Ironically, the first and certainly one of the most spectacular incidents in which Peter displayed a radically altered attitude toward fidelity to his master was with the same officials that ordered the arrest of Jesus.

“And as they were speaking to the people, the priests and the captain of the temple … arrested them and put them in custody until the morrow, for it was already evening… On the morrow their rulers and elders and scribes were gathered together in Jerusalem, with Annas the high priest and Ca'iaphas and John and Alexander, and all who were of the high-priestly family… Now when they saw the boldness of Peter and John, and perceived that they were uneducated, common men, they wondered; and they recognized that they had been with Jesus… ‘let us warn them to speak no more to any one in this name.’ But Peter and John answered them, ‘… we cannot but speak of what we have seen and heard.” And when they had further threatened them, they let them go, finding no way to punish them.”

The traditional explanation in the Catholic Church for why Jesus allowed and foretold the betrayal incident was to clarify once and for all that the leadership/papal office is never based on how clever and strong the occupant is on his own capabilities, but how faithful and powerful the founder is. The lesson is always physically close to popes, because the main altar at St. Peter’s Basilica in Rome is built over what the early church believed and now Vatican archeology claims (since 1968) are the remains of Simon/Peter, the Galilean fisherman. The supporting evidence for this claim has become strong, for example the presence of inscriptions from at least 160 AD (Greek: Petros eni - “Peter is here”) around a particular burial niche.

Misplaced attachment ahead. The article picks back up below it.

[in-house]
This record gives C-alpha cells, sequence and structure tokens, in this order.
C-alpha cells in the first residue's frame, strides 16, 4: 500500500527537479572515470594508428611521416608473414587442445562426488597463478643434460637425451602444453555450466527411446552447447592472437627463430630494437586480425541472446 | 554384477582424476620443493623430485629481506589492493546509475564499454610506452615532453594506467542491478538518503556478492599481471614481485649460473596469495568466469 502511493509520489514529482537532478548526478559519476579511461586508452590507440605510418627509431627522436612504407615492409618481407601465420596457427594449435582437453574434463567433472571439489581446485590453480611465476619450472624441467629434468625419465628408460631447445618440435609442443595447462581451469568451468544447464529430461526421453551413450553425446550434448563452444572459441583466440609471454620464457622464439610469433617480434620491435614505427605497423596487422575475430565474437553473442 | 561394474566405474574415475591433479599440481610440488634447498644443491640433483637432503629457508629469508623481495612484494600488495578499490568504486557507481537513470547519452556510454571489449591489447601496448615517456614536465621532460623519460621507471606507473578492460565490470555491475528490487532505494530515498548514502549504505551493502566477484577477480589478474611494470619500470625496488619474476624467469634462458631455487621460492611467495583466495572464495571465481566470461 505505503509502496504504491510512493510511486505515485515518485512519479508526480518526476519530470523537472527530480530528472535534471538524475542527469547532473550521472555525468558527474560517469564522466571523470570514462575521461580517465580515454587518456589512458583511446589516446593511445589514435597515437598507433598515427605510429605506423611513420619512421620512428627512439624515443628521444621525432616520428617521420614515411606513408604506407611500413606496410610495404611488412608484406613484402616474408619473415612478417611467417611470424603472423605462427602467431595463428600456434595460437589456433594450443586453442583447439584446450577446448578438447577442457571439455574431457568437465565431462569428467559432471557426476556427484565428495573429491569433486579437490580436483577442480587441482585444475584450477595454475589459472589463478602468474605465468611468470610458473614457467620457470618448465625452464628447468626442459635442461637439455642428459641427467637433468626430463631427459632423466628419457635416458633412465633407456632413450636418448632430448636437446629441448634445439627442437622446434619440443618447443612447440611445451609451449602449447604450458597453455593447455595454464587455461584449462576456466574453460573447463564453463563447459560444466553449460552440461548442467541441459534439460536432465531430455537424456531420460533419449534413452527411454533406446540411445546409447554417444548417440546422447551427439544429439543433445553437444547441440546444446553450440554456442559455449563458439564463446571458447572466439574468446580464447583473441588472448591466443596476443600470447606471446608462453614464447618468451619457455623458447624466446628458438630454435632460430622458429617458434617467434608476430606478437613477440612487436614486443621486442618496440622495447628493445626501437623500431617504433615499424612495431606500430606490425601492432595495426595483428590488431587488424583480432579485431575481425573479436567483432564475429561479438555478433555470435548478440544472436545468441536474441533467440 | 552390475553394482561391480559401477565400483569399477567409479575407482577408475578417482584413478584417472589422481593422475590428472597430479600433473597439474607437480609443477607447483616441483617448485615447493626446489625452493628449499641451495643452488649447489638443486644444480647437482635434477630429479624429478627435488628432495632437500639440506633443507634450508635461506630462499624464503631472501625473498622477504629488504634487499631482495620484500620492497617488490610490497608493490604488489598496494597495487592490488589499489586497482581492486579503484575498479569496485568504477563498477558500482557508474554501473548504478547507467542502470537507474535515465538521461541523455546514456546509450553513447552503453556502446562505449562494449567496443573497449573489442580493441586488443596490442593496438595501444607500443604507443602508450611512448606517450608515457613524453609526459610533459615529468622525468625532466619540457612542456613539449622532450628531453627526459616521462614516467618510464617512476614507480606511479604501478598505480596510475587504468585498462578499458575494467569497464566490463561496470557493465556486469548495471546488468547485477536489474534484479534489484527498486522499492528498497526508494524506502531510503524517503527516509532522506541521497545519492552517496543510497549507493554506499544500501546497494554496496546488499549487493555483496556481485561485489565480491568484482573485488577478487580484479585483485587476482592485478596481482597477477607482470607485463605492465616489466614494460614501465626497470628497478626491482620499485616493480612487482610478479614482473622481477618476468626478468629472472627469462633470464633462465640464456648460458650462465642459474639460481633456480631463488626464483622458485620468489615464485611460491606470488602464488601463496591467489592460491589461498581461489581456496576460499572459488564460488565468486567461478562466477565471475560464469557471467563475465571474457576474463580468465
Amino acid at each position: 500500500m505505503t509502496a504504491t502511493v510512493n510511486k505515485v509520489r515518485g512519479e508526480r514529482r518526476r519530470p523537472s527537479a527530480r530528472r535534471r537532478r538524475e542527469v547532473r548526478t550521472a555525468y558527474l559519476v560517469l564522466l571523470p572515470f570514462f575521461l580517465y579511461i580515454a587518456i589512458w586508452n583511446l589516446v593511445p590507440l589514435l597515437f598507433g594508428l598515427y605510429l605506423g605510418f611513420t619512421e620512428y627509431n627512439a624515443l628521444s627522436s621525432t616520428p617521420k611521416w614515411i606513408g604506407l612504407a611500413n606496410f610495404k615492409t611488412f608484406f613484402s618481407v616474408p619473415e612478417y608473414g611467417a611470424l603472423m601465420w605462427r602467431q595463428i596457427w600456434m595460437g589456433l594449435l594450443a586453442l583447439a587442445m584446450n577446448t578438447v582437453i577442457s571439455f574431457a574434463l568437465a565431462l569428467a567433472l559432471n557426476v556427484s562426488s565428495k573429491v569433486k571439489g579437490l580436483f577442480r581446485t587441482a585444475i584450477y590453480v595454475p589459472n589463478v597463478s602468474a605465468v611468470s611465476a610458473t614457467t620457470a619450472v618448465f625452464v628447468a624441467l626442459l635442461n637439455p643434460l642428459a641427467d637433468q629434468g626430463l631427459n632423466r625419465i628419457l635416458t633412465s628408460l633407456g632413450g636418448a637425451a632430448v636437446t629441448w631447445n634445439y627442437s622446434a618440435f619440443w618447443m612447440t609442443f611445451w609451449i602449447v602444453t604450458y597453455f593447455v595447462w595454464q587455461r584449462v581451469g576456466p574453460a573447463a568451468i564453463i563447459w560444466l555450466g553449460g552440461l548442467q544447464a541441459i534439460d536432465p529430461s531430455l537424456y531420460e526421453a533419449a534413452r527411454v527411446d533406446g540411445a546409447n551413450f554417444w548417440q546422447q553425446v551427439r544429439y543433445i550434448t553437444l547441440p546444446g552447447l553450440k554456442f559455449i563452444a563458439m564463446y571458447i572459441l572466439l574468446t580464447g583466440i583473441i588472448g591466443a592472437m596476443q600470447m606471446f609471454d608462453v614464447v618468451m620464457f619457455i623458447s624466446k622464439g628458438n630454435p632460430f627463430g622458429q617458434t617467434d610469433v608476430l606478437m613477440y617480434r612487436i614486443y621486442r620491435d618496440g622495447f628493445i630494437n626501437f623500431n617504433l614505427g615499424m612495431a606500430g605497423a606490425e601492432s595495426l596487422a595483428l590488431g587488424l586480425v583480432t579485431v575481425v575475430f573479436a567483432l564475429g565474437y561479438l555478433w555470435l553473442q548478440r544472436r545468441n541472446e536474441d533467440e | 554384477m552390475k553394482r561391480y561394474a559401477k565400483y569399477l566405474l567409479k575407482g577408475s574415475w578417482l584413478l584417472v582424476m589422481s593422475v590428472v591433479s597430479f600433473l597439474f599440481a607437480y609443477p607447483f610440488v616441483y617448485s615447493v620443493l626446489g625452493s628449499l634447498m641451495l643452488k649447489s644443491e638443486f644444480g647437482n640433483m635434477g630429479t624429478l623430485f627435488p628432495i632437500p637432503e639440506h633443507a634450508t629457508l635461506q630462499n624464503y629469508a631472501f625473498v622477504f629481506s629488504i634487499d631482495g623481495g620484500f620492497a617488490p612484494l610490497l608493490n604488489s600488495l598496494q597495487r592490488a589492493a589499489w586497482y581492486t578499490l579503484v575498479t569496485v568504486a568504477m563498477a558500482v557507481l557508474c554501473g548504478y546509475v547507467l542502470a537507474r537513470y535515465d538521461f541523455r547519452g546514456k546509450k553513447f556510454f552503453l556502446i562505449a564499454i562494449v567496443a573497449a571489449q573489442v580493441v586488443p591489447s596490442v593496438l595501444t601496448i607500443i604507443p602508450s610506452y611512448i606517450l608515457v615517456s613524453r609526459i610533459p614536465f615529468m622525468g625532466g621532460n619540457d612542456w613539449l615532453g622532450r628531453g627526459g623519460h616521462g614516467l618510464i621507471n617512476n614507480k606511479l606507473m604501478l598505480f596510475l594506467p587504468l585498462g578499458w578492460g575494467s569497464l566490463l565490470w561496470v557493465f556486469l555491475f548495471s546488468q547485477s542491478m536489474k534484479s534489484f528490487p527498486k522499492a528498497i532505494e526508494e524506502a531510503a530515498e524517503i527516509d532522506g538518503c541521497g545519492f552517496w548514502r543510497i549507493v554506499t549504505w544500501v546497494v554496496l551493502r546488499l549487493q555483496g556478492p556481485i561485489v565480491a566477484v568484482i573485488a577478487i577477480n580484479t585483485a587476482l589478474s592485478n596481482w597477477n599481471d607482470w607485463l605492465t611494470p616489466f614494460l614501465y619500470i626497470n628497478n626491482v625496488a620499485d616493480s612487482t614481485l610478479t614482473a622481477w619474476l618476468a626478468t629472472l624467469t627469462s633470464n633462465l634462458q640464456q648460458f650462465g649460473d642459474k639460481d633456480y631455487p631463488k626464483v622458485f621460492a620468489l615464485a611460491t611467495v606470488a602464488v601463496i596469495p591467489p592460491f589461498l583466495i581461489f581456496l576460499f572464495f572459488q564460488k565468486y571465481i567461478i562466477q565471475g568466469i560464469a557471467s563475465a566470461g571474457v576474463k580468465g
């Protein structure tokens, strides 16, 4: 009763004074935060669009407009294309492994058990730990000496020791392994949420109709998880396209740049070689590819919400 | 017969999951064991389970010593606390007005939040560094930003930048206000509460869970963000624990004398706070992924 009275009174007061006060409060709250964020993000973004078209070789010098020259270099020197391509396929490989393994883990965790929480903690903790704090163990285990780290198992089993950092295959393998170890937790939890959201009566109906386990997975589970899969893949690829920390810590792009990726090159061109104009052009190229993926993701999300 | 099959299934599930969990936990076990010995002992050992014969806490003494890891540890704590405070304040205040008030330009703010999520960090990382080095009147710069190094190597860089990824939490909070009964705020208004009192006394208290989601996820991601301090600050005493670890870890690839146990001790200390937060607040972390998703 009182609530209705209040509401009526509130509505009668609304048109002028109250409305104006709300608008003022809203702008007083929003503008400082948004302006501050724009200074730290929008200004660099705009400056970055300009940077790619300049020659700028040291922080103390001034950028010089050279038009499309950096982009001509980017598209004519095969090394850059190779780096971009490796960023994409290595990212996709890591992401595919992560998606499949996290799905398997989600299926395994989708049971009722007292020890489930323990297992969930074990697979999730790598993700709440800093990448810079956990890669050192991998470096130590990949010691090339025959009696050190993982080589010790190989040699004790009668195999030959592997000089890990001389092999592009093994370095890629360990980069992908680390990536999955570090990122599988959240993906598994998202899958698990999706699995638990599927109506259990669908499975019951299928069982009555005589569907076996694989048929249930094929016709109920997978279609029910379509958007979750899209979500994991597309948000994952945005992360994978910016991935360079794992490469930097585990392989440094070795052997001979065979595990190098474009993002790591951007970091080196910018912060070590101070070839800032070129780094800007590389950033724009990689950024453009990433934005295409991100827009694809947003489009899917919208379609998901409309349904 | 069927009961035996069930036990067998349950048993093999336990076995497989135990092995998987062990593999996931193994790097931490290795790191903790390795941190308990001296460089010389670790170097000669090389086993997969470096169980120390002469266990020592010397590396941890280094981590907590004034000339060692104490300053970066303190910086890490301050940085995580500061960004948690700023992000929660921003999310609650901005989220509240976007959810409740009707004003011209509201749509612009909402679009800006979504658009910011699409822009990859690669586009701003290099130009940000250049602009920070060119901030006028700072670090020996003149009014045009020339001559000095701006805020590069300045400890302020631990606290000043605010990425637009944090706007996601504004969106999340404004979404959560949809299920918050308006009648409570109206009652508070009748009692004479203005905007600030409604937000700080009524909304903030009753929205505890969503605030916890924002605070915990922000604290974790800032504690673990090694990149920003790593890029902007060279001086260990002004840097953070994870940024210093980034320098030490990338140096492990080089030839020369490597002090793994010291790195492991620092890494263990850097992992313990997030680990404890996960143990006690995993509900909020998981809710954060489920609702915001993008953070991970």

At that niche on Vatican Hill in Rome, the remains of a robustly built man consistent with a first century Palestinian Jew have been recovered, or at least all but the bones of the feet. The tradition is that during the persecution of Christians by Emperor Nero following the great fire of Rome in 64 AD, Peter asked to be crucified upside down. He did not feel worthy to die in the same way as his Lord. When the time came to remove his corpse from the cross, in order to save time and trouble, a soldier gave a powerful swing of his gladius (straight stabbing/cutting sword used by legionaries) to simply chop off the feet and allow the remainder of the corpse to crumple to the ground.

Both Peter and Paul traveled extensively, but made the city of Rome a particular target. In their enthusiasm, they seemed to think that they could overcome the power of the Empire. At a convenient time the Imperial leader Nero decided that he had had enough of a cat and mouse game with a weak, and conveniently vulnerable sect. Choosing from among the tortures that Romans seemed to be fascinated by, Nero ordered up a couple of specially targeted executions that could be expected to leave the sect leaderless and adrift, like so many other cults that had come and gone in the great city. Peter was crucified, and Paul, as a Roman citizen exempt from the torture of crucifixion, was beheaded.